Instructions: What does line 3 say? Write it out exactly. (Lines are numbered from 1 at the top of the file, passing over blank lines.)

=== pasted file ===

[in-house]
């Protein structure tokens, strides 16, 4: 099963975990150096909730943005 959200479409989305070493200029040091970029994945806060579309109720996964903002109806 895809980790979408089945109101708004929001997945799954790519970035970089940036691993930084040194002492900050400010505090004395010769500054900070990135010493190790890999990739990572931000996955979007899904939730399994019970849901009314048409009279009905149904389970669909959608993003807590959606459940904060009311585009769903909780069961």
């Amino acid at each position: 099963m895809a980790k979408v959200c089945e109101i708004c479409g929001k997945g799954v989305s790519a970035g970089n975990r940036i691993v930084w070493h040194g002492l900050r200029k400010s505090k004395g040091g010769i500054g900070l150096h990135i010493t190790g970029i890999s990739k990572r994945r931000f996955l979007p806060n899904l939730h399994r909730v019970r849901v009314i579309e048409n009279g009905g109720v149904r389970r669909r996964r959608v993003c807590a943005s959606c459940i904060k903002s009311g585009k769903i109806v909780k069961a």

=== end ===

């Amino acid at each position: 099963m895809a980790k979408v959200c089945e109101i708004c479409g929001k997945g799954v989305s790519a970035g970089n975990r940036i691993v930084w070493h040194g002492l900050r200029k400010s505090k004395g040091g010769i500054g900070l150096h990135i010493t190790g970029i890999s990739k990572r994945r931000f996955l979007p806060n899904l939730h399994r909730v019970r849901v009314i579309e048409n009279g009905g109720v149904r389970r669909r996964r959608v993003c807590a943005s959606c459940i904060k903002s009311g585009k769903i109806v909780k069961a």